My first memory is of my father telling me my sister was dead.

I was about to turn five, and I can still see the path he took through our backyard as he carried me and whispered in my ear as we both cried.

Everything else about my life from that time that I can recall is related to her -that she loved baths, that she loved our dad, and that she smelled really amazing -a mix of natural baby smells and this soap my mom used on her hair.

Later I learned that she died from SIDS, Sudden Infant Death Syndrome, a phenomenon that claims about 2,000 babies a year in the United States alone.

Many years later when I became a parent, my experience with her continued to impact my life.

I worried incessantly about baby sleep safety.

I couldn’t sleep away from my children when they were infants. I kept them as near to me as possible so I could monitor their breathing. I’d often awake in a full panic if I drifted off and realized they’d also been sleeping for some time.

New mom life is exhausting, but imagine not being able to capitalize on that age old advice everyone gives you about sleeping when the baby was sleeping because you were too afraid to actually sleep when the baby was sleeping. I was sleepy. So. So. Sleepy.

I know countless moms who experience this anxiety about sleeping babies, but I am certain my personal experience impacted my ability to adjust to new motherhood in special ways.

I truly don’t want any other mother to have this experience.

I know what losing a child does to a mother, what going to sleep after tucking in your healthy, happy baby one evening only to wake up to your worst nightmare looks like -what it does to a person, what it does to a family.

That’s why, when I heard about the baby boxes and the new study data that supports their utility, I wanted to ignore the fact that I am deathly afraid of heights, climb to the top of the nearest building and shout it out to mothers everywhere: YOU CAN SAVE YOUR BABIES!

Alas, it is 2017 and the Internet is probably a much better option anyway.

3 Things You Need to Know About SIDS and Baby Sleep Safety

SIDS is a Real Risk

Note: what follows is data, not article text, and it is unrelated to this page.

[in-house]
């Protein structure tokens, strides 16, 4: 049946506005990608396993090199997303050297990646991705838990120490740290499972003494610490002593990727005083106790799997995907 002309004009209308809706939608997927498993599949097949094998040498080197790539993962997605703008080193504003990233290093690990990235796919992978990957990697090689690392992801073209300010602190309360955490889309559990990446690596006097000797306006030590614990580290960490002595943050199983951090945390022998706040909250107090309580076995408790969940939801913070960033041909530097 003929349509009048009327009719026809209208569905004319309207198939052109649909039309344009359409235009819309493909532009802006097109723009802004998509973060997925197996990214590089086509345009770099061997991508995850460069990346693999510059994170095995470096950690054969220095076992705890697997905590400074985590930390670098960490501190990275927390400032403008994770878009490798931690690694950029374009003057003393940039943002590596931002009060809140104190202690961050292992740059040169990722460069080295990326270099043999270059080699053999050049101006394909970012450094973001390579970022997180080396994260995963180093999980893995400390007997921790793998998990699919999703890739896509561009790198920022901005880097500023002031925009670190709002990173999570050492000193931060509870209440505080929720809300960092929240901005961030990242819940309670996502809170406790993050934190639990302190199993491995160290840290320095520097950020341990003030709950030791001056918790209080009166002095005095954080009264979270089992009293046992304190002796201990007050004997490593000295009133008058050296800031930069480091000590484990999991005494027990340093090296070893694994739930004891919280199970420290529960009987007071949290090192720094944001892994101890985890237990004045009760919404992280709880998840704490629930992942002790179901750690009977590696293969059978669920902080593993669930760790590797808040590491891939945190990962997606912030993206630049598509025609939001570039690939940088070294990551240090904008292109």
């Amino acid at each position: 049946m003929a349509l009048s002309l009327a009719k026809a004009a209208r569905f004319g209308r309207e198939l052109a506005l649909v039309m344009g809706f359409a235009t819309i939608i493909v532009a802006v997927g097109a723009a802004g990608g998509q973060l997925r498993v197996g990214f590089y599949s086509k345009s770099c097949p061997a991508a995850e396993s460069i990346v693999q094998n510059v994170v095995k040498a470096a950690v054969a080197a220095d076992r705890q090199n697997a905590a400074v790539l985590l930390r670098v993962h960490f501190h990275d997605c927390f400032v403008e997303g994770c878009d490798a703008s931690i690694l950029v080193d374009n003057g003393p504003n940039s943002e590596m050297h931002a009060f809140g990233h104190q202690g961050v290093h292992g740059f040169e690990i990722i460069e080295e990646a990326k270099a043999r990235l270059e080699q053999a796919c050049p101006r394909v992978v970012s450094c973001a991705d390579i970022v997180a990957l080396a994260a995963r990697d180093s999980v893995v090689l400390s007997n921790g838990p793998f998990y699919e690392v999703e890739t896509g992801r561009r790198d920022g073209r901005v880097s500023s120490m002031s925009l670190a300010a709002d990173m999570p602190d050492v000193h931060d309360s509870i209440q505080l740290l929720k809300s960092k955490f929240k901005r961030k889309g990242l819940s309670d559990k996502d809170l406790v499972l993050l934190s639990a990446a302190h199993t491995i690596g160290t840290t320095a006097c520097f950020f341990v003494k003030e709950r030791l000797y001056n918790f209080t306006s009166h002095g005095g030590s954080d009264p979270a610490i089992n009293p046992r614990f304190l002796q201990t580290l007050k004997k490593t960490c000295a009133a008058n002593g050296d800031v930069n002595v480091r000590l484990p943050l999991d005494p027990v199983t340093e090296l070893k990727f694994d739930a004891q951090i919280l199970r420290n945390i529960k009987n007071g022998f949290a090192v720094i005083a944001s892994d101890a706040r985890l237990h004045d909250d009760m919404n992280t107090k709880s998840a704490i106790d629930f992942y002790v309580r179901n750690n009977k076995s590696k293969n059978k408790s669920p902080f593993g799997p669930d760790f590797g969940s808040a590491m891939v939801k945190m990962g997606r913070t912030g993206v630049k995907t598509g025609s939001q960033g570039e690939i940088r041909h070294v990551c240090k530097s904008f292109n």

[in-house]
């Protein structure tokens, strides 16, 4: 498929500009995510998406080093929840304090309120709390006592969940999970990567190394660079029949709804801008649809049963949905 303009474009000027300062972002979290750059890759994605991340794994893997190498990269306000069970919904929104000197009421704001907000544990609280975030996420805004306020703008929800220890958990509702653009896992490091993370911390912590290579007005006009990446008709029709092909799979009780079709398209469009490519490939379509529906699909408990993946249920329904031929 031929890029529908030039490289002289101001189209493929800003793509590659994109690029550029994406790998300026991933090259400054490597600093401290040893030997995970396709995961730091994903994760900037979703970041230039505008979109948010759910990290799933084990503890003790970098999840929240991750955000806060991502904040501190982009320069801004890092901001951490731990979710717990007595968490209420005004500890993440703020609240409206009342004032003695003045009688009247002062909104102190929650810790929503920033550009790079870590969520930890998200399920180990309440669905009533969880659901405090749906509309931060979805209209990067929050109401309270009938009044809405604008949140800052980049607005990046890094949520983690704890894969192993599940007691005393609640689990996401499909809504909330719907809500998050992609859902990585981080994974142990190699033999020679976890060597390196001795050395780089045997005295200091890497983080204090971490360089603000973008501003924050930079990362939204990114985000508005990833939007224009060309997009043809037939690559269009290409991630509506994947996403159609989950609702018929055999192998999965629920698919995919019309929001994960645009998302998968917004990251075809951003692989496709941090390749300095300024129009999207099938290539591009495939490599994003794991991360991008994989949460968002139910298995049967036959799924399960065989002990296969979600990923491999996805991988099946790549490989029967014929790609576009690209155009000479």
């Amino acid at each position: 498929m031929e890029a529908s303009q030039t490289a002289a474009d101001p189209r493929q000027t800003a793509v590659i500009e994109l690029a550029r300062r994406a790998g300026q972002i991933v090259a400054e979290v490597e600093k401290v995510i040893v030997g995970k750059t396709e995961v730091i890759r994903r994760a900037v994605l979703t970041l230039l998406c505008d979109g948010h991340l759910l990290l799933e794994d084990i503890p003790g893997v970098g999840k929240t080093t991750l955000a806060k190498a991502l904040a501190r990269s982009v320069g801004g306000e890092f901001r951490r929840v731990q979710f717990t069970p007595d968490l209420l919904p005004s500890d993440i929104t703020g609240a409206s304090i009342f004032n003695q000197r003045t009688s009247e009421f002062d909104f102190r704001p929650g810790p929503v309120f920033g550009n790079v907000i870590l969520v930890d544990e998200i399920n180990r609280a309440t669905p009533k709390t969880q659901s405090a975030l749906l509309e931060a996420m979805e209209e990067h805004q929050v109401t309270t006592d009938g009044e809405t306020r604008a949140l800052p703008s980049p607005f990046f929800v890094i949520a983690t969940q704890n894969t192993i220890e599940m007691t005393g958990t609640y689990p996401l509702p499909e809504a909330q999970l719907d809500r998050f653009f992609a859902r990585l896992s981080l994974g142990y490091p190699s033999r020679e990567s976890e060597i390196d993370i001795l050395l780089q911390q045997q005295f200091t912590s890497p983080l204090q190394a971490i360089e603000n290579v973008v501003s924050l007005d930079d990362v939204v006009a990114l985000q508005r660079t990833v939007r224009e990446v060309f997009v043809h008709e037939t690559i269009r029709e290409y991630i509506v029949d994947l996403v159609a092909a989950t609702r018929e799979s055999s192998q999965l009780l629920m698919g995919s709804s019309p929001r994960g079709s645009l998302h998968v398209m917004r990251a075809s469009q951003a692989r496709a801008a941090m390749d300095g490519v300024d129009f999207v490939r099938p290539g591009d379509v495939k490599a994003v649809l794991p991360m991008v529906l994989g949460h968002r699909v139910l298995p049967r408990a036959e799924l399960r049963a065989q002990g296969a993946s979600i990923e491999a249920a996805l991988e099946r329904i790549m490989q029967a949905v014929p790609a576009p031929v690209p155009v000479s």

More than 2,000 babies died from SIDS in 2010, the last year for which data is available. It is also the leading cause of death in infants between 1 month and 1 year. Some babies are more at risk than others from SIDS. Those who sleep on their stomachs, or live in homes where people smoke, for example, are at greater risk than children not in these situations. While SIDS deaths have been steadily decreasing since 1994, too many children are still lost to this syndrome.

You Can Reduce Your Baby’s SIDS Risk

Doctors don’t know quite why SIDS happens, but they do know that there are some things that can help prevent it. The American Academy of Pediatrics recommends that you practice baby sleep safety. Remember the following…

  • Always put your baby down to sleep on her back.
  • Put baby down to sleep on a firm, clutter free surface -no bumpers, no blankets, no stuffed animals, no nothing.
  • Consider breastfeeding.
  • Keep baby in your room at night, but not in your bed.
  • Don’t smoke, or allow others to smoke, around your baby.
  • Give baby a pacifier while napping.

You can find out more by checking the American Academy of Pediatrics Safe Sleep Recommendations.

Where Your Baby Sleeps Matters

Research has found that baby mattresses may be a real part of the problem.

Crib mattresses are mostly covered with PVC (vinyl), a known human carcinogen. It has been associated with causing such problems as cancer, birth defect, diabetes, and more.

Further, many mattresses are also made with polyurethane foam and flame retardants, chemicals that the Centers for Environmental Health have linked to cancer and other illnesses.

When combined and introduced into the sleep environment of a newborn baby with an immature immune system and the results can be fatal.

This is what researchers continue to explore.

Originally coined the “toxic gas hypothesis” by BA Richardson and his colleague, PR Mitchell, they argued that these chemicals, when mixed with common household fungi, create a gas that can be fatal to infants.

The solution?

Changing baby’s sleep environment.

Wholesome Linen, an organic baby product line, is working to be part of the solution.

Their organic woven Moses baskets, flax tow mattress pads, linen mattress covers, and waxed linen sheet sets that make up their “End SIDS’ Newborn Moses Basket Bassinet Set” do not contain any of the toxic chemicals found in other crib mattresses. Instead, they are made with hypoallergenic, anti-bacterial, anti-fugal & anti-microbial materials and stuffed with flax tow. The basket also includes a linen sleep sack/wearable blanket which is designed to help regulate baby’s temperature while sleeping, as recommend by the American Academy of Pediatrics.

As a mom, I see this as one more way we can be proactive about keeping our babies safe.

You can get your own “End SIDS” Newborn Moses Basket Bassinet Set via the Wholesome Linen website. The company will also donate a Moses Basket and Mattress Pad to an expecting mother in need for every Premium ‘Give Back’ Newborn Moses Basket Bassinet Set that they sell.

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